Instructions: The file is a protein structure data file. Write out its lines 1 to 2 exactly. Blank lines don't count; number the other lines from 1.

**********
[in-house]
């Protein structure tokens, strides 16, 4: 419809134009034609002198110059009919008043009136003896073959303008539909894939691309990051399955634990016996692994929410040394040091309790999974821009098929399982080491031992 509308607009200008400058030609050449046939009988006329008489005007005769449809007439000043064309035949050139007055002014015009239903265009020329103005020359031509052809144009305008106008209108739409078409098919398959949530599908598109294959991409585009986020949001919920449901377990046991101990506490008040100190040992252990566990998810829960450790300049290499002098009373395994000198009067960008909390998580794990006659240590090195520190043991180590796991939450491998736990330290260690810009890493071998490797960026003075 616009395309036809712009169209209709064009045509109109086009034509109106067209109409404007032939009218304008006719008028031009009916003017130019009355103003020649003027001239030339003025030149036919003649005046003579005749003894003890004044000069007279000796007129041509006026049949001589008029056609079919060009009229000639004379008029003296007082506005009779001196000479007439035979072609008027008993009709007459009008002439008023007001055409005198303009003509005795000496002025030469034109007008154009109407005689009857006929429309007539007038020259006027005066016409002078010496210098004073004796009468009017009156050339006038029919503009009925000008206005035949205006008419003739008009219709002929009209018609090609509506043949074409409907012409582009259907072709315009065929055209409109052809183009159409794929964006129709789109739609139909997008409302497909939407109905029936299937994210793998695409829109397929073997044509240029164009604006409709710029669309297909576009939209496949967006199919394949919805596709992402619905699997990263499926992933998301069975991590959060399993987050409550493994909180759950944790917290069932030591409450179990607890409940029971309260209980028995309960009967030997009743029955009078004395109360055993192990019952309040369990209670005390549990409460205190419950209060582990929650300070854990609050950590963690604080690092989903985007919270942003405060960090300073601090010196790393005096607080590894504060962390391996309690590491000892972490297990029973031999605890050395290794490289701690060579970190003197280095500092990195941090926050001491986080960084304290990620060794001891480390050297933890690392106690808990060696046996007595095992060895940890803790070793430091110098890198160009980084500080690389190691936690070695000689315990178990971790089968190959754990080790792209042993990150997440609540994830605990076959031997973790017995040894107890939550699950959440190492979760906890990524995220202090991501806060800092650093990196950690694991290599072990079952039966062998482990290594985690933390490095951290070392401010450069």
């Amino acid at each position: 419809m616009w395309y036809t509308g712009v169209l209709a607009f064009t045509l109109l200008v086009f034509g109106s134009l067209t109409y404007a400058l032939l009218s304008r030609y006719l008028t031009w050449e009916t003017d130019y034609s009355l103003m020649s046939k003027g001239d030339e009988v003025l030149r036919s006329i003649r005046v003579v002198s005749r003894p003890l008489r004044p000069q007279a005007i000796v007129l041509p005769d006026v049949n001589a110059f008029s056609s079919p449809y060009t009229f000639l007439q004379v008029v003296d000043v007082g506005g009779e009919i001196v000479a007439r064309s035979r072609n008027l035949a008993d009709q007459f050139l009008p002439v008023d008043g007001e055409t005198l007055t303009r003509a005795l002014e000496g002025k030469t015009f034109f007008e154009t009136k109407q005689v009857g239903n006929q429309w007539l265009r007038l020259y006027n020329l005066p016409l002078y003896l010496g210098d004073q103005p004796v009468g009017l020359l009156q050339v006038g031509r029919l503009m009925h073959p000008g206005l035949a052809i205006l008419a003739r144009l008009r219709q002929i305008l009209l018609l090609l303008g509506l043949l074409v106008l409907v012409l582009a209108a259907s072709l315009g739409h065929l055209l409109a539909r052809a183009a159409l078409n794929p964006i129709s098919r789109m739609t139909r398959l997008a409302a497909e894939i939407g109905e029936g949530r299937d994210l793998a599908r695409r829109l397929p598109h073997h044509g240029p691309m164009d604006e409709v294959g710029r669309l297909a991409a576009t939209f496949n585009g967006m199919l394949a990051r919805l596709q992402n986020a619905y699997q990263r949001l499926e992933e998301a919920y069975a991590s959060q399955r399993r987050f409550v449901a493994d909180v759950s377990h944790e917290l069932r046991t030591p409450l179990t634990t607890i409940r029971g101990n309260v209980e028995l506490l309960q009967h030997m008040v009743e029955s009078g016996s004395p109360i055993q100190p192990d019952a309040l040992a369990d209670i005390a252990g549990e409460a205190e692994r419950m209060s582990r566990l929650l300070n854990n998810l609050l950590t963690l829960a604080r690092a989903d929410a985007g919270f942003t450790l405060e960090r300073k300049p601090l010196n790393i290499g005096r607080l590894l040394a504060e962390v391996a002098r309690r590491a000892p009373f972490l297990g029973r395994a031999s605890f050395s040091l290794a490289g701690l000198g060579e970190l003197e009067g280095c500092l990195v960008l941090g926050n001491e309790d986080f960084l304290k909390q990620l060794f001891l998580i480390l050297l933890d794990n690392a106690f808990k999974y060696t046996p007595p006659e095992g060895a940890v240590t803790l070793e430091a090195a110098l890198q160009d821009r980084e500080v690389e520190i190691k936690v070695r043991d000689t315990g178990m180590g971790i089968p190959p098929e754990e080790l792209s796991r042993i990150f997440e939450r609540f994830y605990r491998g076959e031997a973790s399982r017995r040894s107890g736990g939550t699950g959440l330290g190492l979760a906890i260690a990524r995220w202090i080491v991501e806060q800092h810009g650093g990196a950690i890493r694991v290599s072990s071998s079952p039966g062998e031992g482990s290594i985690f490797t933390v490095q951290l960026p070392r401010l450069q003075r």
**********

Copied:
[in-house]
């Protein structure tokens, strides 16, 4: 419809134009034609002198110059009919008043009136003896073959303008539909894939691309990051399955634990016996692994929410040394040091309790999974821009098929399982080491031992 509308607009200008400058030609050449046939009988006329008489005007005769449809007439000043064309035949050139007055002014015009239903265009020329103005020359031509052809144009305008106008209108739409078409098919398959949530599908598109294959991409585009986020949001919920449901377990046991101990506490008040100190040992252990566990998810829960450790300049290499002098009373395994000198009067960008909390998580794990006659240590090195520190043991180590796991939450491998736990330290260690810009890493071998490797960026003075 616009395309036809712009169209209709064009045509109109086009034509109106067209109409404007032939009218304008006719008028031009009916003017130019009355103003020649003027001239030339003025030149036919003649005046003579005749003894003890004044000069007279000796007129041509006026049949001589008029056609079919060009009229000639004379008029003296007082506005009779001196000479007439035979072609008027008993009709007459009008002439008023007001055409005198303009003509005795000496002025030469034109007008154009109407005689009857006929429309007539007038020259006027005066016409002078010496210098004073004796009468009017009156050339006038029919503009009925000008206005035949205006008419003739008009219709002929009209018609090609509506043949074409409907012409582009259907072709315009065929055209409109052809183009159409794929964006129709789109739609139909997008409302497909939407109905029936299937994210793998695409829109397929073997044509240029164009604006409709710029669309297909576009939209496949967006199919394949919805596709992402619905699997990263499926992933998301069975991590959060399993987050409550493994909180759950944790917290069932030591409450179990607890409940029971309260209980028995309960009967030997009743029955009078004395109360055993192990019952309040369990209670005390549990409460205190419950209060582990929650300070854990609050950590963690604080690092989903985007919270942003405060960090300073601090010196790393005096607080590894504060962390391996309690590491000892972490297990029973031999605890050395290794490289701690060579970190003197280095500092990195941090926050001491986080960084304290990620060794001891480390050297933890690392106690808990060696046996007595095992060895940890803790070793430091110098890198160009980084500080690389190691936690070695000689315990178990971790089968190959754990080790792209042993990150997440609540994830605990076959031997973790017995040894107890939550699950959440190492979760906890990524995220202090991501806060800092650093990196950690694991290599072990079952039966062998482990290594985690933390490095951290070392401010450069």